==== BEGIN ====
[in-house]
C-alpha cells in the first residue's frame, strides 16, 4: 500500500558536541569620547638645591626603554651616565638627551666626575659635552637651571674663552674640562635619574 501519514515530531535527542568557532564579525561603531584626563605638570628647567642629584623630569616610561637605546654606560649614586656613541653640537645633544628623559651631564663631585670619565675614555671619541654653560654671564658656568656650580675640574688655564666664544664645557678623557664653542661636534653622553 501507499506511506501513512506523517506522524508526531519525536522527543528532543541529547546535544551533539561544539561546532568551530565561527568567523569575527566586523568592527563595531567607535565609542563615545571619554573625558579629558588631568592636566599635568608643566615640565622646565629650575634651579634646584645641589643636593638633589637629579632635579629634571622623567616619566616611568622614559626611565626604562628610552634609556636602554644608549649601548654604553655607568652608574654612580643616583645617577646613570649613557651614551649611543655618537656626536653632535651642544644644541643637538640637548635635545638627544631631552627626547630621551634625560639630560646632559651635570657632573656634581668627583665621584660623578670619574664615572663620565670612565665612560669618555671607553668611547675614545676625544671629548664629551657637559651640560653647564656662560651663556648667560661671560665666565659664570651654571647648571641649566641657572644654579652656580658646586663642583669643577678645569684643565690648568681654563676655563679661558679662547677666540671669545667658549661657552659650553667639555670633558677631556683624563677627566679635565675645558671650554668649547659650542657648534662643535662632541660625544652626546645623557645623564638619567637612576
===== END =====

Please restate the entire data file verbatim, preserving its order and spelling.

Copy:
[in-house]
C-alpha cells in the first residue's frame, strides 16, 4: 500500500558536541569620547638645591626603554651616565638627551666626575659635552637651571674663552674640562635619574 501519514515530531535527542568557532564579525561603531584626563605638570628647567642629584623630569616610561637605546654606560649614586656613541653640537645633544628623559651631564663631585670619565675614555671619541654653560654671564658656568656650580675640574688655564666664544664645557678623557664653542661636534653622553 501507499506511506501513512506523517506522524508526531519525536522527543528532543541529547546535544551533539561544539561546532568551530565561527568567523569575527566586523568592527563595531567607535565609542563615545571619554573625558579629558588631568592636566599635568608643566615640565622646565629650575634651579634646584645641589643636593638633589637629579632635579629634571622623567616619566616611568622614559626611565626604562628610552634609556636602554644608549649601548654604553655607568652608574654612580643616583645617577646613570649613557651614551649611543655618537656626536653632535651642544644644541643637538640637548635635545638627544631631552627626547630621551634625560639630560646632559651635570657632573656634581668627583665621584660623578670619574664615572663620565670612565665612560669618555671607553668611547675614545676625544671629548664629551657637559651640560653647564656662560651663556648667560661671560665666565659664570651654571647648571641649566641657572644654579652656580658646586663642583669643577678645569684643565690648568681654563676655563679661558679662547677666540671669545667658549661657552659650553667639555670633558677631556683624563677627566679635565675645558671650554668649547659650542657648534662643535662632541660625544652626546645623557645623564638619567637612576